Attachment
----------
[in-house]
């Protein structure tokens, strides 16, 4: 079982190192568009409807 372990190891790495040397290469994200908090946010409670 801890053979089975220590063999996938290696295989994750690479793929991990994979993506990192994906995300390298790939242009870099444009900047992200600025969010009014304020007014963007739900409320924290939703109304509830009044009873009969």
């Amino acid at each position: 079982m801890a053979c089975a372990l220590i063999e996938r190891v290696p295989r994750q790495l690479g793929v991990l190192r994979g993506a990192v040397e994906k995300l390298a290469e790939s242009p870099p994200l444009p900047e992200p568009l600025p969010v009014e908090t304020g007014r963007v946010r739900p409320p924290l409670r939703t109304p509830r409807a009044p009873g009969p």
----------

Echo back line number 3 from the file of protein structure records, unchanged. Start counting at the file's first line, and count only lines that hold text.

């Amino acid at each position: 079982m801890a053979c089975a372990l220590i063999e996938r190891v290696p295989r994750q790495l690479g793929v991990l190192r994979g993506a990192v040397e994906k995300l390298a290469e790939s242009p870099p994200l444009p900047e992200p568009l600025p969010v009014e908090t304020g007014r963007v946010r739900p409320p924290l409670r939703t109304p509830r409807a009044p009873g009969p």